Pubdate: Thu, 09 Feb 2017
Source: Regina Leader-Post (CN SN)
Copyright: 2017 The Leader-Post Ltd.
Author: Pamela Cowan
Page: A2


Reporter's eerie experience in simulator suit

I felt like Jimmy Hoffa with one leg encased in cement.

I was lurching because of my super heavy left leg, which made it tough
to walk and impossible to navigate in a straight line.

My ears buzzed with random sounds.

My double vision was blurry with flashing red, blue and green lights
on the periphery.

If I shut one eye I could kind of focus on what was straight ahead.
But barely.

When four tennis balls were lobbed my way, I was so uncoordinated and
my reaction time so slow I couldn't catch one. My right arm
chronically twitched and I could barely turn my neck or bend my elbows
because of my restricted movement.

I was wearing Ford's Drugged Driving Suit at the Queensbury Convention
Centre - one of the displays at the Saskatchewan Safety Council's
Industrial Safety Seminar being held in Regina this week.

The suit was developed by the Ford Motor Company in collaboration with
scientists from the Meyer-Hentshcel Institute in Germany to mimic some
effects of drugs such as cannabis, cocaine, heroin and MDMA (ecstasy).

"This is to make sure people don't drive while they're impaired," said
Grant Bastedo, Ford spokesman.

The suit, or ones like it, have been used in demonstrations around the

"Probably the most disorienting thing is the vision impairment
glasses," Bastedo said. "What they do is produce tunnel vision and
they blur your vision the same it would be under the effects of drugs.
The headphones you put on have disorientating sounds and random
machine sounds that disorientate a person."

Elbow and knee pads put on with Velcro slow movement. A heavy weight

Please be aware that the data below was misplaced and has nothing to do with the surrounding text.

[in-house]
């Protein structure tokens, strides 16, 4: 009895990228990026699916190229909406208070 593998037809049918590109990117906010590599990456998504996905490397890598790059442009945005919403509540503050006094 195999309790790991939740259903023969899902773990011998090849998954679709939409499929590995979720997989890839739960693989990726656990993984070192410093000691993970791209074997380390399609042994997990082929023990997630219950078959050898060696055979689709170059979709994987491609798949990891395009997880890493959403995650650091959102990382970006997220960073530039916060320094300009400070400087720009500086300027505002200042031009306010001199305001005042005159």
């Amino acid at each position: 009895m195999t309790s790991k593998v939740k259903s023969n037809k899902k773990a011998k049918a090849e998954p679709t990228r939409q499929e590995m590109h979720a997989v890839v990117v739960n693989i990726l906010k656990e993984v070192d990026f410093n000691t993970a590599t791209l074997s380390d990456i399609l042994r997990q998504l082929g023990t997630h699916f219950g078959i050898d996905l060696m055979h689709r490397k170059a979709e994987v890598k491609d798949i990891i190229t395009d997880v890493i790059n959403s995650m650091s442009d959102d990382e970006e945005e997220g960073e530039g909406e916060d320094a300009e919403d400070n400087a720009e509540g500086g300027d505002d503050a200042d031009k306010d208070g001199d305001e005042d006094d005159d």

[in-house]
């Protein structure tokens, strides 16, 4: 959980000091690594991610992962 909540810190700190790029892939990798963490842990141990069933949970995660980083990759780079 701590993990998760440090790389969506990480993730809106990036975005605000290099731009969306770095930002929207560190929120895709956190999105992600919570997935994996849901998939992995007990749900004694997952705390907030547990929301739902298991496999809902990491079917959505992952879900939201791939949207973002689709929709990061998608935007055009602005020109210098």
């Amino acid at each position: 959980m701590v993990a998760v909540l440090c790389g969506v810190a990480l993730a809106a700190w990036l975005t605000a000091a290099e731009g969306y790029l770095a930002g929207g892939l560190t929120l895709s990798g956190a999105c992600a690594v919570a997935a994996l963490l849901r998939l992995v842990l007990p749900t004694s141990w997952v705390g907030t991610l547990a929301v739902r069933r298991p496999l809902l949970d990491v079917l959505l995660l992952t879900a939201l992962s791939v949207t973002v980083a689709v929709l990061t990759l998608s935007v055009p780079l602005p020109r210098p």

on one leg and a lighter weight on the opposite arm affect balance and
impede normal walking.

A tremor generator on the hand causes a tremor similar to being on a

"When you put all of those things together, when you wear it, you're
very impaired and it's a way you should never drive a vehicle,
obviously," Bastedo said.

"The great thing about the suit is you can feel what that feels like
without actually being impaired. If you talk to a police officer, they
will say that most people, when they are impaired, don't feel like
they're impaired."

I definitely felt impaired. According to SGI, many collisions that
have drugs as a contributing factor also involve alcohol. Drugs can
include illegal drugs or prescription medications.

In 2015, there were 68 police-reported collisions that had drugs as a
major contributing factor. Those collisions led to 26 injuries and two

Of the 68 collisions, only 31 didn't also have alcohol as a factor.
The 31 collisions resulted in 15 injuries and zero deaths.

As I left Queensbury, clear sighted and lighter in the leg, I pondered
the question Bastedo asked me while I was testing the drugged driving
suit: Did I feel safe to drive?


I'd be terrified to get behind the wheel of a car in that condition or
have a high driver in charge of 3,000 pounds of metal hurtling towards
me or my loved ones.
- ---
MAP posted-by: Matt